A friend of mine once treated me to dinner. Nice of him, given that the bill was about $100. I was horrified, however, when he left a $10 bill on the table. I quickly offered to pick up the tip, allowing me to up the amount while letting him save face.
So why do we tip? No one is exactly sure, but it appears to go back to the fact that European aristocracy used to throw a few coins to their servants. Visiting Americans witnessed this and brought the practice back to the states. At first, many derided the practice as un-American and un-Democratic. The wealthy throwing a pittance to the poor lowly working class. Nevertheless, the practice caught on, until we are left with the system we have today.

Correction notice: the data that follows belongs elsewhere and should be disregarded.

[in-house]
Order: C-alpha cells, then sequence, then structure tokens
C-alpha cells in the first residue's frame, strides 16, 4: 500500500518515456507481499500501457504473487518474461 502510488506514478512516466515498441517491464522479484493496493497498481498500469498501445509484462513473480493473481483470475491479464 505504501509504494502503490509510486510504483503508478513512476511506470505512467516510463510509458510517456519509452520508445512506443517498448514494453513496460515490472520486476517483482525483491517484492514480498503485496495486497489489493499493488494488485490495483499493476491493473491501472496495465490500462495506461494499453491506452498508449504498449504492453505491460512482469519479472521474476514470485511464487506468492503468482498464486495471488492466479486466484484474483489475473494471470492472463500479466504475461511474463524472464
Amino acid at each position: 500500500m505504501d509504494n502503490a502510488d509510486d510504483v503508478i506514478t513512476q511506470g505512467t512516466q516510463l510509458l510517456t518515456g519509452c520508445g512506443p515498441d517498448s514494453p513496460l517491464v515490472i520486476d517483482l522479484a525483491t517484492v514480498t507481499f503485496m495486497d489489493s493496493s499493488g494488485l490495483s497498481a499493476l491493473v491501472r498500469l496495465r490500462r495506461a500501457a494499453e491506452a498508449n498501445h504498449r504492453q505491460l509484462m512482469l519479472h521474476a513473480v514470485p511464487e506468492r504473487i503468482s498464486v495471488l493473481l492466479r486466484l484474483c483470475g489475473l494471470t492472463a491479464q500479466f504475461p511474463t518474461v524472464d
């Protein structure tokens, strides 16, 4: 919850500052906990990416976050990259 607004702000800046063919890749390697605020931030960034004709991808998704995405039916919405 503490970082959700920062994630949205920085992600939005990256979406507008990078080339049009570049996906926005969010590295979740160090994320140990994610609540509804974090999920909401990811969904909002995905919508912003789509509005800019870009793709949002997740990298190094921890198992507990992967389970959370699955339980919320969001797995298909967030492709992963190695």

Most restaurants continue the practice because it is the only way they know to do business. As out-dated and ineffective as it might be, they know how to run a restaurant that tips and they understand what the outcomes are. If they change, it means they will have to change their practices, and they have no idea what the repercussions might be.
Some restaurants have already made the change. And guess what, sales and service have only increased. Servers, most of whom are now paid a good wage with benefits and scheduled full-time, see themselves as part of a team, as people with not just a job, but a profession. In addition, despite the prices in these restaurants being higher, patrons tend to buy more. I can get that appetizer or extra drink, they say, because I don’t have to add 20 percent on to the bill at the end.